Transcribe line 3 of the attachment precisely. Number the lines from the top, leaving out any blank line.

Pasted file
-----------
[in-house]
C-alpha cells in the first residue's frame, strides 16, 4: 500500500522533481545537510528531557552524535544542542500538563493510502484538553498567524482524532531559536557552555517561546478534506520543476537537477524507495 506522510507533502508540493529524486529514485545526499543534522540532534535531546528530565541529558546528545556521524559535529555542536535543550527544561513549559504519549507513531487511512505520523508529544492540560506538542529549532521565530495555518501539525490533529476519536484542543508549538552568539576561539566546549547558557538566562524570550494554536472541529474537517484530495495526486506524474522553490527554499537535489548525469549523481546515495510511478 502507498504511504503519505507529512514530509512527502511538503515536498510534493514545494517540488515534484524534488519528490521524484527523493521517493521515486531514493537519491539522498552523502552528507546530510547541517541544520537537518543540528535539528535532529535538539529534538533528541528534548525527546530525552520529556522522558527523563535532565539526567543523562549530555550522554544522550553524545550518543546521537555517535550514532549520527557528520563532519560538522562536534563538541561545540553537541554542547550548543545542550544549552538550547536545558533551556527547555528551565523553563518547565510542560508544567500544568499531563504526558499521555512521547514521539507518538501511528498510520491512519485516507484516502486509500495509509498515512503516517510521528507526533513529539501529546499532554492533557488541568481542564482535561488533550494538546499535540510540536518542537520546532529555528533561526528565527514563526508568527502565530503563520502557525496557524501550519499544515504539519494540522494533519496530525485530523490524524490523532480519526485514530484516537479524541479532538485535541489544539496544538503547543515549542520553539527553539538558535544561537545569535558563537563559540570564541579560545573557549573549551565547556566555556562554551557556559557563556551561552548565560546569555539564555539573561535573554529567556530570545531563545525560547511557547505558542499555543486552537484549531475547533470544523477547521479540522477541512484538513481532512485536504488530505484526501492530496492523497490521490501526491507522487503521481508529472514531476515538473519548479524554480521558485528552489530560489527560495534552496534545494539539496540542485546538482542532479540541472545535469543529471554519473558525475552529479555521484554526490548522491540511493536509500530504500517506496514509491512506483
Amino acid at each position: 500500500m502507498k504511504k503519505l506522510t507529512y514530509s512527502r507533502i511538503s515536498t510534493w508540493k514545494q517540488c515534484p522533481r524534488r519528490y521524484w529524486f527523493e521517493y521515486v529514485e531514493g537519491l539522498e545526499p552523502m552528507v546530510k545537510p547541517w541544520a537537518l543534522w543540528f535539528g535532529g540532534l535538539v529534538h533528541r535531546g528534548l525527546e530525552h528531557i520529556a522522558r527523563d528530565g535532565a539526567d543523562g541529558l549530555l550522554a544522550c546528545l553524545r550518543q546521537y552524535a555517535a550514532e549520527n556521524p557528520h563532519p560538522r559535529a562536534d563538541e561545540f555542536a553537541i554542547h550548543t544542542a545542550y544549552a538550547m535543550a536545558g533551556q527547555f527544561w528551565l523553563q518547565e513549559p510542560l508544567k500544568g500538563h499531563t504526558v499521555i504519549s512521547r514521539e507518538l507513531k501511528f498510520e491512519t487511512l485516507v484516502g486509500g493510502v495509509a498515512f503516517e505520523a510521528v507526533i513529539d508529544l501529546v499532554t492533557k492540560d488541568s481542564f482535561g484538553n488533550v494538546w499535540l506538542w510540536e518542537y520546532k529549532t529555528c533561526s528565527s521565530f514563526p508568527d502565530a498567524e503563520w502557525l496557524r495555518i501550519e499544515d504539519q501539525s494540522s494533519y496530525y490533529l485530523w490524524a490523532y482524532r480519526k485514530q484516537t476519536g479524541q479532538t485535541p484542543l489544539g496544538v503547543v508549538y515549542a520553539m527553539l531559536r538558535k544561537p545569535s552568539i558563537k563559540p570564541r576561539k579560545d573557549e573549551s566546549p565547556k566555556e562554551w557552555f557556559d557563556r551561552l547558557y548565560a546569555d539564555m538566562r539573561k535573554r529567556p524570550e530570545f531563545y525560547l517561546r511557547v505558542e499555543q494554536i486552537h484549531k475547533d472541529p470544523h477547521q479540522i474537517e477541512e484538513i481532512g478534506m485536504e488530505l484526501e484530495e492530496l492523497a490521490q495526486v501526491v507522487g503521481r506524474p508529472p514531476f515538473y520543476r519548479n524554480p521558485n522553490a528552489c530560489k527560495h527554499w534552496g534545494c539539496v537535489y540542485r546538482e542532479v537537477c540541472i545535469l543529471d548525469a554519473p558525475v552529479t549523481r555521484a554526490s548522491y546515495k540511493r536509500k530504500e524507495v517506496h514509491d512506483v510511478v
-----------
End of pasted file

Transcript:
Amino acid at each position: 500500500m502507498k504511504k503519505l506522510t507529512y514530509s512527502r507533502i511538503s515536498t510534493w508540493k514545494q517540488c515534484p522533481r524534488r519528490y521524484w529524486f527523493e521517493y521515486v529514485e531514493g537519491l539522498e545526499p552523502m552528507v546530510k545537510p547541517w541544520a537537518l543534522w543540528f535539528g535532529g540532534l535538539v529534538h533528541r535531546g528534548l525527546e530525552h528531557i520529556a522522558r527523563d528530565g535532565a539526567d543523562g541529558l549530555l550522554a544522550c546528545l553524545r550518543q546521537y552524535a555517535a550514532e549520527n556521524p557528520h563532519p560538522r559535529a562536534d563538541e561545540f555542536a553537541i554542547h550548543t544542542a545542550y544549552a538550547m535543550a536545558g533551556q527547555f527544561w528551565l523553563q518547565e513549559p510542560l508544567k500544568g500538563h499531563t504526558v499521555i504519549s512521547r514521539e507518538l507513531k501511528f498510520e491512519t487511512l485516507v484516502g486509500g493510502v495509509a498515512f503516517e505520523a510521528v507526533i513529539d508529544l501529546v499532554t492533557k492540560d488541568s481542564f482535561g484538553n488533550v494538546w499535540l506538542w510540536e518542537y520546532k529549532t529555528c533561526s528565527s521565530f514563526p508568527d502565530a498567524e503563520w502557525l496557524r495555518i501550519e499544515d504539519q501539525s494540522s494533519y496530525y490533529l485530523w490524524a490523532y482524532r480519526k485514530q484516537t476519536g479524541q479532538t485535541p484542543l489544539g496544538v503547543v508549538y515549542a520553539m527553539l531559536r538558535k544561537p545569535s552568539i558563537k563559540p570564541r576561539k579560545d573557549e573549551s566546549p565547556k566555556e562554551w557552555f557556559d557563556r551561552l547558557y548565560a546569555d539564555m538566562r539573561k535573554r529567556p524570550e530570545f531563545y525560547l517561546r511557547v505558542e499555543q494554536i486552537h484549531k475547533d472541529p470544523h477547521q479540522i474537517e477541512e484538513i481532512g478534506m485536504e488530505l484526501e484530495e492530496l492523497a490521490q495526486v501526491v507522487g503521481r506524474p508529472p514531476f515538473y520543476r519548479n524554480p521558485n522553490a528552489c530560489k527560495h527554499w534552496g534545494c539539496v537535489y540542485r546538482e542532479v537537477c540541472i545535469l543529471d548525469a554519473p558525475v552529479t549523481r555521484a554526490s548522491y546515495k540511493r536509500k530504500e524507495v517506496h514509491d512506483v510511478v